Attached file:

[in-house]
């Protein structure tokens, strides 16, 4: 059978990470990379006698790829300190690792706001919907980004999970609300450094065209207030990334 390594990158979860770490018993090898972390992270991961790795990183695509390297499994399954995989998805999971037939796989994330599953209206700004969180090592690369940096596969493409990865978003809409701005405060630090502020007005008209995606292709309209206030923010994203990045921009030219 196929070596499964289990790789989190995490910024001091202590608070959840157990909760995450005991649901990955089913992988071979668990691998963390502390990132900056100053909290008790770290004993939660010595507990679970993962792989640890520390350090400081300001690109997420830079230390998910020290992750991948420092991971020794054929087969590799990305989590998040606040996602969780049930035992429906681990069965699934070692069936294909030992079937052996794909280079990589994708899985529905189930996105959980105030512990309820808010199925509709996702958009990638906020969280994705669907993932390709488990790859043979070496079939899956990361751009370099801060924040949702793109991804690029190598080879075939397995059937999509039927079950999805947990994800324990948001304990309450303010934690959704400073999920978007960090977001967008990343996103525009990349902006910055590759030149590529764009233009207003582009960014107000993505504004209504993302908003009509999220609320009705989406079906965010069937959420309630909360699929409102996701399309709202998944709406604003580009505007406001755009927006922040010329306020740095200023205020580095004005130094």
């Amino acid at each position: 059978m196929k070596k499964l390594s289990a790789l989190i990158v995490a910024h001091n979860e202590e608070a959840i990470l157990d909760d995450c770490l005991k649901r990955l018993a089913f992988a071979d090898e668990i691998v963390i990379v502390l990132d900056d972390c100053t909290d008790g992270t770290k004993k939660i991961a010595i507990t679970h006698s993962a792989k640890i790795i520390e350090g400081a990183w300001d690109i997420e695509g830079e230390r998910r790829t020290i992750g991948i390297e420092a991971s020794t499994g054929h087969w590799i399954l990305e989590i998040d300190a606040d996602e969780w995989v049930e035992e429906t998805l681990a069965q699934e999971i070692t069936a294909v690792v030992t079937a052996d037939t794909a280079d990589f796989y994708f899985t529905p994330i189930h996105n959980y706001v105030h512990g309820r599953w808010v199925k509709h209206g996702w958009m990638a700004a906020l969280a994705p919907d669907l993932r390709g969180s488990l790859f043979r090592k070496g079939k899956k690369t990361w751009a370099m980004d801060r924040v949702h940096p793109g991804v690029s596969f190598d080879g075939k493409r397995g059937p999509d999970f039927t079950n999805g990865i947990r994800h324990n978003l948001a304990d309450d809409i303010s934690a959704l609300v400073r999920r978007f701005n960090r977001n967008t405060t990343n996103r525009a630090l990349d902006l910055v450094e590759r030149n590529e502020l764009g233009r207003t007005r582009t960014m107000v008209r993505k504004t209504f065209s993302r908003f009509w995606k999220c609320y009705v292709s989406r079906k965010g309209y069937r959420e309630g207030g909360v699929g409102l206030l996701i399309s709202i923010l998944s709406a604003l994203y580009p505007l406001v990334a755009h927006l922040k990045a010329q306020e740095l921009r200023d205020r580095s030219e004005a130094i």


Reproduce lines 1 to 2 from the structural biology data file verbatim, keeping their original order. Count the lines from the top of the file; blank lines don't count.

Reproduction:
[in-house]
């Protein structure tokens, strides 16, 4: 059978990470990379006698790829300190690792706001919907980004999970609300450094065209207030990334 390594990158979860770490018993090898972390992270991961790795990183695509390297499994399954995989998805999971037939796989994330599953209206700004969180090592690369940096596969493409990865978003809409701005405060630090502020007005008209995606292709309209206030923010994203990045921009030219 196929070596499964289990790789989190995490910024001091202590608070959840157990909760995450005991649901990955089913992988071979668990691998963390502390990132900056100053909290008790770290004993939660010595507990679970993962792989640890520390350090400081300001690109997420830079230390998910020290992750991948420092991971020794054929087969590799990305989590998040606040996602969780049930035992429906681990069965699934070692069936294909030992079937052996794909280079990589994708899985529905189930996105959980105030512990309820808010199925509709996702958009990638906020969280994705669907993932390709488990790859043979070496079939899956990361751009370099801060924040949702793109991804690029190598080879075939397995059937999509039927079950999805947990994800324990948001304990309450303010934690959704400073999920978007960090977001967008990343996103525009990349902006910055590759030149590529764009233009207003582009960014107000993505504004209504993302908003009509999220609320009705989406079906965010069937959420309630909360699929409102996701399309709202998944709406604003580009505007406001755009927006922040010329306020740095200023205020580095004005130094």